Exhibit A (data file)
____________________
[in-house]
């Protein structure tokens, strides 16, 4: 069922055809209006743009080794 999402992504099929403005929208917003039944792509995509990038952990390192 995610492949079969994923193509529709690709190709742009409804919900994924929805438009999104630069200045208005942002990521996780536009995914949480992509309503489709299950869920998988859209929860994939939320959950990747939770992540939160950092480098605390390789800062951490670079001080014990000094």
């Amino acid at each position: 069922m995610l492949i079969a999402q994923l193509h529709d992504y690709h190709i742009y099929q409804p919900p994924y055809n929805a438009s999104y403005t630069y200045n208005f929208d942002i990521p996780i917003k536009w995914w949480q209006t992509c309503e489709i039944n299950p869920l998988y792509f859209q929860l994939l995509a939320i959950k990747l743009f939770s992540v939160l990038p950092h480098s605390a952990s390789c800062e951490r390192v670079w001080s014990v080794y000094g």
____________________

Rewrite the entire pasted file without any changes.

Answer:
[in-house]
């Protein structure tokens, strides 16, 4: 069922055809209006743009080794 999402992504099929403005929208917003039944792509995509990038952990390192 995610492949079969994923193509529709690709190709742009409804919900994924929805438009999104630069200045208005942002990521996780536009995914949480992509309503489709299950869920998988859209929860994939939320959950990747939770992540939160950092480098605390390789800062951490670079001080014990000094």
């Amino acid at each position: 069922m995610l492949i079969a999402q994923l193509h529709d992504y690709h190709i742009y099929q409804p919900p994924y055809n929805a438009s999104y403005t630069y200045n208005f929208d942002i990521p996780i917003k536009w995914w949480q209006t992509c309503e489709i039944n299950p869920l998988y792509f859209q929860l994939l995509a939320i959950k990747l743009f939770s992540v939160l990038p950092h480098s605390a952990s390789c800062e951490r390192v670079w001080s014990v080794y000094g």